Low permeability media (LK)
Low permeability fractured media (LPFM) have been traditionally ignored in hydrogeology because they are not good sources of water. The rock matrix is virtually impervious and most fractures do not carry water. In fact, it is frequently observed that one or two fractures conduct more water then all the rest together.
This occurs at all scales and there is a chance that finding increasingly permeable areas may grow with the scale of the problem. As a result, effective permeability also increases (scale effect).
There are several approaches to modeling this type of media, but they can be summarized in two main methods: continuum media models and discrete fracture models. We have opted by integrating all the available information (geology, geophysics, hydraulic tests) to achieve a better identification of those dominant structures. Fractures are represented in a deterministic way as bidimensional planes that are embedded in a 3D homogeneous matrix which includes the effect of minor fractures.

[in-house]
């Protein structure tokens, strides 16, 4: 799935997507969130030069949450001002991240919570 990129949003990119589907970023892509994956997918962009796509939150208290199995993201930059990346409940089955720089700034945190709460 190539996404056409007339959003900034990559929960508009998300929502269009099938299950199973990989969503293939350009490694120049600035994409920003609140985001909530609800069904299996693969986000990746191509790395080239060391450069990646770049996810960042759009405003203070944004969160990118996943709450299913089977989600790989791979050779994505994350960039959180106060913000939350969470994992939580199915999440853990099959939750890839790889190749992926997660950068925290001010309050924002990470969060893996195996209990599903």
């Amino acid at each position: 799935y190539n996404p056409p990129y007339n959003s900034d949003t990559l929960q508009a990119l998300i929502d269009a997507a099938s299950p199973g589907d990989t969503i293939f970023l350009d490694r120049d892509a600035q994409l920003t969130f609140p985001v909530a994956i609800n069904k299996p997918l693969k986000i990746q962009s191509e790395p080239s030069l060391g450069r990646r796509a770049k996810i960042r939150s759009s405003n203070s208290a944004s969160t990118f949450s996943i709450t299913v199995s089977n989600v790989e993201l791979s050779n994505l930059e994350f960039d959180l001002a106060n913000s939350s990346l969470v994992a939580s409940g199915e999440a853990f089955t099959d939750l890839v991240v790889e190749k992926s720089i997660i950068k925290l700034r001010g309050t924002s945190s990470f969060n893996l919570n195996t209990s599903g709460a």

Geological, Geophysical, Chemical data.
Hydraulic test helps in identifing most transmissive zones (pulses) and conectivities (x-holes):
- Stochastic hydrology
- General hydrology
- Inverse problem
- FUNMIG (Fundamental processes in radionuclide migration)
- Modelización hidrogeológica de El Cabril
- J. Carrera (UPC)
- X. Sànchez-Vila (UPC)
- L. Martínez (UPC)